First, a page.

care of the first, and his fists the second, he reiterated mentally, preparing himself for that sequence of events.
He only regretted that while he had had the chance he hadn't thought to instruct Annie to get through the opposite door as soon as they made their move. Maybe she would be wise enough, or frightened enough, to do that anyway.
"Thank you for your kind offer," he said aloud, those decisions having been reached in a matter of seconds, "but I'm afraid it is quite beyond repair. I've sent for another coach."
"From the inn?"
The man behind spoke for the first time, drawing Ian's attention to him again. There had been some nuance of amusement in that question, and Ian hesitated, wondering what these two knew about the inn. Obviously, if they even knew it's location, they knew more than he did.
"From a friend's house," Ian lied. "He lives only a short distance away."
"And what be your friend's name?" Torchbearer probed.
"I can't see how that could possibly be of any concern to you," Ian said, injecting into his tone the freezing censure he had heard often in the voice of his father, the late Earl.
"Don't want her ladyship to get cold, now, do we?" The man's eyes slid past Ian to examine the girl he sheltered behind him.
"Then i suggest you close the door and be on your way," Ian said. "Our friends will be arriving at any time."
"Nobody on the road," the man denied. "Maybe you ain't telling the truth about what's going on. Maybe you be carrying this young lady off from the loving bosom of her family. Maybe a little rescuing is in order 'ere.
And I'm just the man to be doing it," the nearer of the two boasted.
He started forward and Ian raised the pistol, both gloved hands wrapped around it, holding it steady, his finger on the trigger. He pointed the weapon directly at the man's midsection, and the sight of it stopped his motion. Ian was thankful to see that the barrel didn't waver, despite the cold.
"We don't need you here," Ian said. "I suggest the two of you remount and go about your business."
"No call for the popper," the man said, taking a step backwards, away from the muzzle of the pistol. Some of Ian's tension eased at his retreat. "We was just trying to help."
"We don't need your help. Be on your way. Both of you."
The man's eyes locked on his, holding there for perhaps half a minute. He was obviously trying to gauge Ian's strength of purpose. Or his courage.
Ian resisted the urge to let his finger tighten around the trigger. Unfamiliar with the mechanism, he had no way of judging at what point it would discharge. Actually, he acknowledged, he had no way of knowing it would discharge at all. He blocked that possibility from his mind and concentrated instead on convincing the villain before him of his willingness to shoot.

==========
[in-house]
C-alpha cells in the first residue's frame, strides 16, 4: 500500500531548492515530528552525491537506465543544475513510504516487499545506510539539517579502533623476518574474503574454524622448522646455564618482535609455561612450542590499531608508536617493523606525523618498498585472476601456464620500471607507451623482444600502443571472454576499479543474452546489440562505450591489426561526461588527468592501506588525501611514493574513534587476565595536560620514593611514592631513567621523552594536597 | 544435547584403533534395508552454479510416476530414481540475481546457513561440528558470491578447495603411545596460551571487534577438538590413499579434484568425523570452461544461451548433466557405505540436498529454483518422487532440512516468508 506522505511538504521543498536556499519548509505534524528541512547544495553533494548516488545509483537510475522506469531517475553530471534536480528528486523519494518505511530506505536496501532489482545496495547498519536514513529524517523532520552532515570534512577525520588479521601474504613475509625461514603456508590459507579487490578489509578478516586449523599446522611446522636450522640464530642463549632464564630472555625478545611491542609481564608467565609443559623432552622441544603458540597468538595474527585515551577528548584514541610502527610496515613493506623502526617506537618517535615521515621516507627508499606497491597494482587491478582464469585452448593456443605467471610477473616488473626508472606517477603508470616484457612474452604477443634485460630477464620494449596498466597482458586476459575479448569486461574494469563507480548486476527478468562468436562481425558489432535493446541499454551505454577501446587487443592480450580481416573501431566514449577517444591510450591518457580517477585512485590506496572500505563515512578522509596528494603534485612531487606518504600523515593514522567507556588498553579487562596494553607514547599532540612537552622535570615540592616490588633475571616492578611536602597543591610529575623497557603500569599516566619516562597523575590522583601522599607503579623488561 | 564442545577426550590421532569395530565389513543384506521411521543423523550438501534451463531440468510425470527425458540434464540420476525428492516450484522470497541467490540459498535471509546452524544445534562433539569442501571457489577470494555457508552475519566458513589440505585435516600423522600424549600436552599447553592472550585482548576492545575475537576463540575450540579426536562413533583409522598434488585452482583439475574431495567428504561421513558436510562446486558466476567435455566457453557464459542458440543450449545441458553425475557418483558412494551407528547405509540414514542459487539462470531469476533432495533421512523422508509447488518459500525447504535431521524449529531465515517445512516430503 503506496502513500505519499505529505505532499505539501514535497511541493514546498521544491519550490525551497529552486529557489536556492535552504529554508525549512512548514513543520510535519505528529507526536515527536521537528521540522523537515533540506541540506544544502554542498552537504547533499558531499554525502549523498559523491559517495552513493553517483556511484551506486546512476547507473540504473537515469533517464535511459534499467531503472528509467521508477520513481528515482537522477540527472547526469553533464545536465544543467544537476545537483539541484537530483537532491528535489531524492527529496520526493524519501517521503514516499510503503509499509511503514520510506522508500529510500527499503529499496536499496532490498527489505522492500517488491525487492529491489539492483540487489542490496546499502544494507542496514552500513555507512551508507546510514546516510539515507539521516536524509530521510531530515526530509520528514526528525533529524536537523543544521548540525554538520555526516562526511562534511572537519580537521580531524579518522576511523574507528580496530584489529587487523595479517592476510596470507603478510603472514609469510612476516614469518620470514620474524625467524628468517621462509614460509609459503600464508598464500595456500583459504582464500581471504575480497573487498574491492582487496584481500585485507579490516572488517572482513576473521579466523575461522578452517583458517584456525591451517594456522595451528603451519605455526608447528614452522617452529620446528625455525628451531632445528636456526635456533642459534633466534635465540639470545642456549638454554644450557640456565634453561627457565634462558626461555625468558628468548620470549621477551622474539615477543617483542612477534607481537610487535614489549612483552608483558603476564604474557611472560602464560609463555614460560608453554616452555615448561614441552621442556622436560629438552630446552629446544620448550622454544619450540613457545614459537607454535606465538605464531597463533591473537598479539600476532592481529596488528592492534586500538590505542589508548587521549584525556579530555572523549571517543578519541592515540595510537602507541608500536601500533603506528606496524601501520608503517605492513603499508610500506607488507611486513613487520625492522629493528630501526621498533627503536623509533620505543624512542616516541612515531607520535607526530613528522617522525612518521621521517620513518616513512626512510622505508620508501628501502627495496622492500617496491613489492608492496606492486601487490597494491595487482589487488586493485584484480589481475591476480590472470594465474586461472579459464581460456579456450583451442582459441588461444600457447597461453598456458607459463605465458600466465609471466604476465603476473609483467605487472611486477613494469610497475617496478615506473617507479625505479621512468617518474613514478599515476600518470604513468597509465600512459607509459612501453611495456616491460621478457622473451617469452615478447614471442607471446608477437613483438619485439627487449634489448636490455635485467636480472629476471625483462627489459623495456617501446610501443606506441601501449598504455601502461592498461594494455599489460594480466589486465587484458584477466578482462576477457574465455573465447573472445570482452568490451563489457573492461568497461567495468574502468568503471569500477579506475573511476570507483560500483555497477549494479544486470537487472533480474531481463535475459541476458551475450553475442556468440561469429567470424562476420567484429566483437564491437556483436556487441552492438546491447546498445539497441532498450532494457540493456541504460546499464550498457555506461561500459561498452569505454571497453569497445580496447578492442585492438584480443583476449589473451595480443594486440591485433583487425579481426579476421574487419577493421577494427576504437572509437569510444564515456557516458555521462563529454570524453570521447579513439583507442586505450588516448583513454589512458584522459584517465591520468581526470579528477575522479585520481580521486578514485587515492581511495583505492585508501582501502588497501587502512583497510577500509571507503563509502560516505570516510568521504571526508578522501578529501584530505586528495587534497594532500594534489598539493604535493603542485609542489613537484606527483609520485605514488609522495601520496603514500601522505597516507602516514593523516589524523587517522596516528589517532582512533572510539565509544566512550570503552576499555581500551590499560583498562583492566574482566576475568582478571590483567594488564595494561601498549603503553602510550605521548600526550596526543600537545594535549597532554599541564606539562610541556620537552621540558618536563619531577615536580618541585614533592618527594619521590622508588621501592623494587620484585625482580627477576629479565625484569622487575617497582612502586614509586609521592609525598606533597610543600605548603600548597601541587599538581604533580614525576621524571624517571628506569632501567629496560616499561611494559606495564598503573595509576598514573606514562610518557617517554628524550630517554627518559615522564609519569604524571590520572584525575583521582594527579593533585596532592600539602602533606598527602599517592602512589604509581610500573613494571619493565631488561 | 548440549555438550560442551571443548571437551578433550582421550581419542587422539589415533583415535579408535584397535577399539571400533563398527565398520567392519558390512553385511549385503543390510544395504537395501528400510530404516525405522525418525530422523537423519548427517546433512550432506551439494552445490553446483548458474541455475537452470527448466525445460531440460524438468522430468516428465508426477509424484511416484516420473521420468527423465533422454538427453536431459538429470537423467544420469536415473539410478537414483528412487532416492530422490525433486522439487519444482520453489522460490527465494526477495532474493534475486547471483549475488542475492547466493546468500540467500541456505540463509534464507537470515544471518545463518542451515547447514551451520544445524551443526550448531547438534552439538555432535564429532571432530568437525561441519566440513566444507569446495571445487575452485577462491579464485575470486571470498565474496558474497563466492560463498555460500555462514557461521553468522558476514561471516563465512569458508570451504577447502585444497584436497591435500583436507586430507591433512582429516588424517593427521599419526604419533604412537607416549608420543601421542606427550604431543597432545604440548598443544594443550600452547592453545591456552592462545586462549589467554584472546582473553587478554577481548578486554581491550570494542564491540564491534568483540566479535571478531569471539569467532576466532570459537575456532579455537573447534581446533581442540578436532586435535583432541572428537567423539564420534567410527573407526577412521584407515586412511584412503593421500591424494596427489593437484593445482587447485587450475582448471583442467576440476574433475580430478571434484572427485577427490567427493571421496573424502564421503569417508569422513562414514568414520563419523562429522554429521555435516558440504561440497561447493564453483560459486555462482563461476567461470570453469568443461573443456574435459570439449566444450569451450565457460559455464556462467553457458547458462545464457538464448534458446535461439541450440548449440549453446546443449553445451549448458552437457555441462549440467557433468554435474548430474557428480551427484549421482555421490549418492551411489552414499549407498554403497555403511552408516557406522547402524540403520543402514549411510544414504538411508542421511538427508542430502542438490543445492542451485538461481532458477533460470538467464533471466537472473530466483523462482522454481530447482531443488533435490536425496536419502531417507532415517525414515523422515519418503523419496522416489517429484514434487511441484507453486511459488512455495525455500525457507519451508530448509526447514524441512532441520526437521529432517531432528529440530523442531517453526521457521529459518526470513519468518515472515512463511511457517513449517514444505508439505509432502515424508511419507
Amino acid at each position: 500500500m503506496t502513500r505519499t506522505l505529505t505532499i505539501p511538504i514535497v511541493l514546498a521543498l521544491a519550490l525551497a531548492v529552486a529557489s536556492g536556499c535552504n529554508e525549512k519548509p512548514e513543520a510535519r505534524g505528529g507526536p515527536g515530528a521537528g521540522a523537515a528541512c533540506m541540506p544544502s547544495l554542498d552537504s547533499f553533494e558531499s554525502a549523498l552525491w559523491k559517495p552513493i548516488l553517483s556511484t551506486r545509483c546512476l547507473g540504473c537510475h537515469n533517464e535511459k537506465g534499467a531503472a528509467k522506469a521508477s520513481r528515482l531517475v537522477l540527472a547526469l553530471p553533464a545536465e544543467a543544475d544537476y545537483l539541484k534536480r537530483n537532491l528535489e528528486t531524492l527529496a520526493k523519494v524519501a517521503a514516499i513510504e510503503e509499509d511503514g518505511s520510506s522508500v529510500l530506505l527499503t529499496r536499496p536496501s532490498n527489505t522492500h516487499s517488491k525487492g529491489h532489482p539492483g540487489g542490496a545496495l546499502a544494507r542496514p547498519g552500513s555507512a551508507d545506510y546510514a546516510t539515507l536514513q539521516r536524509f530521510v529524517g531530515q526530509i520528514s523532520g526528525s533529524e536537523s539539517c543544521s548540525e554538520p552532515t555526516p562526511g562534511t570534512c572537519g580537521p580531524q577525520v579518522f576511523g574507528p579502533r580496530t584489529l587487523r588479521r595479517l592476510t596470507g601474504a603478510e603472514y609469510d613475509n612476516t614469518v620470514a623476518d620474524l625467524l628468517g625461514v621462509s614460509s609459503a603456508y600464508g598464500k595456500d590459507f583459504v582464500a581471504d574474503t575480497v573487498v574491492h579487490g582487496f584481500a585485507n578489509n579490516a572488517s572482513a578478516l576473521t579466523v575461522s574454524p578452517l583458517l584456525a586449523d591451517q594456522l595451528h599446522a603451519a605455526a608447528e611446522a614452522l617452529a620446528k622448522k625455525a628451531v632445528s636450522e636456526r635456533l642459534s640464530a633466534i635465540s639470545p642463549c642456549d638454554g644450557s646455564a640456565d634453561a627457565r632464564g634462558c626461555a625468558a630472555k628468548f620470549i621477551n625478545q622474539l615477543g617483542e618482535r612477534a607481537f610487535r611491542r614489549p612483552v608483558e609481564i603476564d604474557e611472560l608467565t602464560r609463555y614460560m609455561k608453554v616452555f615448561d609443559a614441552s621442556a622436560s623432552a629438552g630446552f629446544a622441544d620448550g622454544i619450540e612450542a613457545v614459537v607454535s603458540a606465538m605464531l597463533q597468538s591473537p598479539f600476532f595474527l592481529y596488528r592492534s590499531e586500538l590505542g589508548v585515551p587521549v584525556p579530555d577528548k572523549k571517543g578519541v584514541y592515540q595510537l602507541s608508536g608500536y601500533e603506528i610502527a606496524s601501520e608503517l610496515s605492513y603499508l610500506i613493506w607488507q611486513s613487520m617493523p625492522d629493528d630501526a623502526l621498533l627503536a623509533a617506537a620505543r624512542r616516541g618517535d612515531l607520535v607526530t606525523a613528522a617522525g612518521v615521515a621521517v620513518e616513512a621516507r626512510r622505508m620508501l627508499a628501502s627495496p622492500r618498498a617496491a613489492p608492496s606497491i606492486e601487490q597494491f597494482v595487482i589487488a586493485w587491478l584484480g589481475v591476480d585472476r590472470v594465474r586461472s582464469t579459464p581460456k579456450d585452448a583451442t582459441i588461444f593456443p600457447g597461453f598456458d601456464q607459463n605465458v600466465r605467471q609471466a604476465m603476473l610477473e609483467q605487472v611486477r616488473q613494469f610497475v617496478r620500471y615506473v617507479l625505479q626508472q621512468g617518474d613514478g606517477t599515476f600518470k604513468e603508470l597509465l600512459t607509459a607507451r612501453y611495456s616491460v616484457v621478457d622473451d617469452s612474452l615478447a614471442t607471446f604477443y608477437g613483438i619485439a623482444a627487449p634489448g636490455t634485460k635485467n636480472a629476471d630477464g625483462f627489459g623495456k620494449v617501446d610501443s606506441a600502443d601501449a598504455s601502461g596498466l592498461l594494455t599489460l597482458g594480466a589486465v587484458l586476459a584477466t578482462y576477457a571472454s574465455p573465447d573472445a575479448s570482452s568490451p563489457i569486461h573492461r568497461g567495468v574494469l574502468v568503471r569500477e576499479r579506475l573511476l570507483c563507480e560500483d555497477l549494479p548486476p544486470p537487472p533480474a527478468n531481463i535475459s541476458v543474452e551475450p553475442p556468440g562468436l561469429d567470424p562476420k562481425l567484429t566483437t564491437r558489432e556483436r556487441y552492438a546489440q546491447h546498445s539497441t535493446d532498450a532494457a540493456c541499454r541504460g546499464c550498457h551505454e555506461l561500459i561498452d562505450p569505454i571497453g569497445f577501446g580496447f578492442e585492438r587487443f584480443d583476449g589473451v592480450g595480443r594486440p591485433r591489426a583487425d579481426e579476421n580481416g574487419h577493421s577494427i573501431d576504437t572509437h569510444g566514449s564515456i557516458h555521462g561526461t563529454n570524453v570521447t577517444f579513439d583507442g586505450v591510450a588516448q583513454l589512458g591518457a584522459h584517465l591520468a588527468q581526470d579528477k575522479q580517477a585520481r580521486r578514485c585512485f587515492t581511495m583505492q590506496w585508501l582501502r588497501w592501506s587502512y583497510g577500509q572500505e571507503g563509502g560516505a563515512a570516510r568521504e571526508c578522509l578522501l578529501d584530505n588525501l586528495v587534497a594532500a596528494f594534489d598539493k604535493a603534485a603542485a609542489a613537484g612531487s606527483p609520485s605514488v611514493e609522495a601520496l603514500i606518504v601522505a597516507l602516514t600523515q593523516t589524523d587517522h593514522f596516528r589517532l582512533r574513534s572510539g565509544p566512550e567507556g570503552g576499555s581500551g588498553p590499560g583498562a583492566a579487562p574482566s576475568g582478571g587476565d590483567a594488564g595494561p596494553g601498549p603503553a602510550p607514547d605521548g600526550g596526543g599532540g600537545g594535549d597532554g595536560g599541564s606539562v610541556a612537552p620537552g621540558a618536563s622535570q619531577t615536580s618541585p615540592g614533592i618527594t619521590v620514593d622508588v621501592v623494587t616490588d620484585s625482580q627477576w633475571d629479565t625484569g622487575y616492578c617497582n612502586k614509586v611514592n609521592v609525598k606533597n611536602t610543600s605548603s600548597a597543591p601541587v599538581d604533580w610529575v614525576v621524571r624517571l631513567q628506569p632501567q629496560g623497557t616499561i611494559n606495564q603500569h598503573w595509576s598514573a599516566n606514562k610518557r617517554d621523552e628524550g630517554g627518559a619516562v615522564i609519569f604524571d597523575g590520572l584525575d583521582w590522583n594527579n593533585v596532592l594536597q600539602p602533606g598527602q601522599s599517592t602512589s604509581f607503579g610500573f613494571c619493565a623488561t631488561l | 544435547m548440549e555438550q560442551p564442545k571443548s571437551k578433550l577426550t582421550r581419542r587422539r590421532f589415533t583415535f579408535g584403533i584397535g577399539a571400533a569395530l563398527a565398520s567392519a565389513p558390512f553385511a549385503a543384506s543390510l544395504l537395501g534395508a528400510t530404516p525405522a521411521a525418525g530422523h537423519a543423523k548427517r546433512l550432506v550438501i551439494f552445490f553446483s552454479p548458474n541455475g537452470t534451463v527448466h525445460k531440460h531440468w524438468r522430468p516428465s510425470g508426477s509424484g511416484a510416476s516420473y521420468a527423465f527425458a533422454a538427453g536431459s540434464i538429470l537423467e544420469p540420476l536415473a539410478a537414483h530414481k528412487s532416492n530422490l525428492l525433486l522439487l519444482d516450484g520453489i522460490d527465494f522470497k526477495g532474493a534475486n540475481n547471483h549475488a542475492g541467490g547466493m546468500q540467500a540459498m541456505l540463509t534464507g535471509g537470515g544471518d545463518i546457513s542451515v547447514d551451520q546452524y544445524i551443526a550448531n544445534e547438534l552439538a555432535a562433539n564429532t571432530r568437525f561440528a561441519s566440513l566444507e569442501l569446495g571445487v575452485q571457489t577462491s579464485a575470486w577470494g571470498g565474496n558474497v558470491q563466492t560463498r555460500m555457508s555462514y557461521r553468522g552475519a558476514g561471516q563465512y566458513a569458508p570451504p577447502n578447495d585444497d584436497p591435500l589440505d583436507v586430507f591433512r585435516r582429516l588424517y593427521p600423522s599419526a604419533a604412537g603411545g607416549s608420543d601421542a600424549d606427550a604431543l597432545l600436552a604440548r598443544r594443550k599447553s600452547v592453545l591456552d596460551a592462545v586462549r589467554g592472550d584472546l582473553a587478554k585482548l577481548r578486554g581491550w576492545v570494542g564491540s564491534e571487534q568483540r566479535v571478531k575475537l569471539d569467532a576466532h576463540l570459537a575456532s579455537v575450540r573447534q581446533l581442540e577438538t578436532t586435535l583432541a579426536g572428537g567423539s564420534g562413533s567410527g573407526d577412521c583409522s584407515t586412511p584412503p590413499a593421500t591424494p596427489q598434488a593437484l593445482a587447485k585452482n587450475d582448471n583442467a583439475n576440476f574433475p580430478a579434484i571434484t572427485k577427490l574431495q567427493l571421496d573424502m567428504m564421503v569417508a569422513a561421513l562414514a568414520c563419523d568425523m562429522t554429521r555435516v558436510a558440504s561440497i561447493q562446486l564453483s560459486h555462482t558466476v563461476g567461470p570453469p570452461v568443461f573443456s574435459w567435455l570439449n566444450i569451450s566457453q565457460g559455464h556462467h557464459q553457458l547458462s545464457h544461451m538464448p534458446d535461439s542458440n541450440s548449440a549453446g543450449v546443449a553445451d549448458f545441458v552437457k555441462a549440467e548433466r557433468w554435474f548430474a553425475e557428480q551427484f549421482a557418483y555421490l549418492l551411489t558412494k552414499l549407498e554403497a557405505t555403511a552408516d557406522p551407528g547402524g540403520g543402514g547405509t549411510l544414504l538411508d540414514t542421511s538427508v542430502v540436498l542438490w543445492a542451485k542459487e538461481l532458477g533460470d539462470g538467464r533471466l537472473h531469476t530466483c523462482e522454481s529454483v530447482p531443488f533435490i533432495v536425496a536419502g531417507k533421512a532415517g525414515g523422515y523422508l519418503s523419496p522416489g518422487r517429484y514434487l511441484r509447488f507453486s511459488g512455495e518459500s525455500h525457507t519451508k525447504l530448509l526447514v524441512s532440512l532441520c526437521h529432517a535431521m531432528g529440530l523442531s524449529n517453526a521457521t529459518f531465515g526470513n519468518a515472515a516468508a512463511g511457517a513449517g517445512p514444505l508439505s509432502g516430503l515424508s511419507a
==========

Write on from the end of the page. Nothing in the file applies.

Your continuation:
"They had a fire at the inn," the man said unexpectedly. "Could be a long time 'afore your servants get back."
"I told you they have gone to borrow a coach from a friend."
There was a sound from the other one, a noise suspiciously like the snort of amusement that had come from the groom when Annie had slammed the door. And suddenly, with that sound, everything fell into place.
These two, typical of those who frequented the public rooms of the scattered country inns, had probably overhead John or the groom asking about a carriage for hire.
Obviously that request had been denied due to the unsettling effects of the fire or perhaps even because it had been the livery stable itself which had burned.
In any case, these scavengers must have heard enough to work out the location of the stranded travellers on whose behalf his servants were enquiring. Or they had heard enough to know in what direction to search for the disabled coach. Then they had hurried here on horseback, beating the rescue team.
It was quite possibly that they loitered at the posting inns, hoping for just such a situation. Ian Wondered how many travellers had fallen prey to their schemes.
"We'll be on our way then," the man with the torch said. "Since you won't be needing our services."
His eyes again shifted to Annie. He smiled at her, revealing the blackened hole of a missing front tooth, before he stepped back, lowering the torch. He began walking towards the horses and his companion, the wavering light he carried revealing both as Ian watched from the still-opened door of the carriage.
Just before he reached his mount, the leader threw the torch into the side of the roadbed. The flaming arc it made through the night drew Ian's eyes. Unconsciously they followed it's flight and landing. The fire sputtered and sizzled a moment in the snow before it went out, plunging the area into darkness.
Ian's gaze refocused quickly on the place where the two men had been standing just before the scene had faded into the surrounding black. As he waited for his vision to adjust, he strained to keep track, by sound alone, of what they were doing.
How will Ian defeat these two annoying humans?
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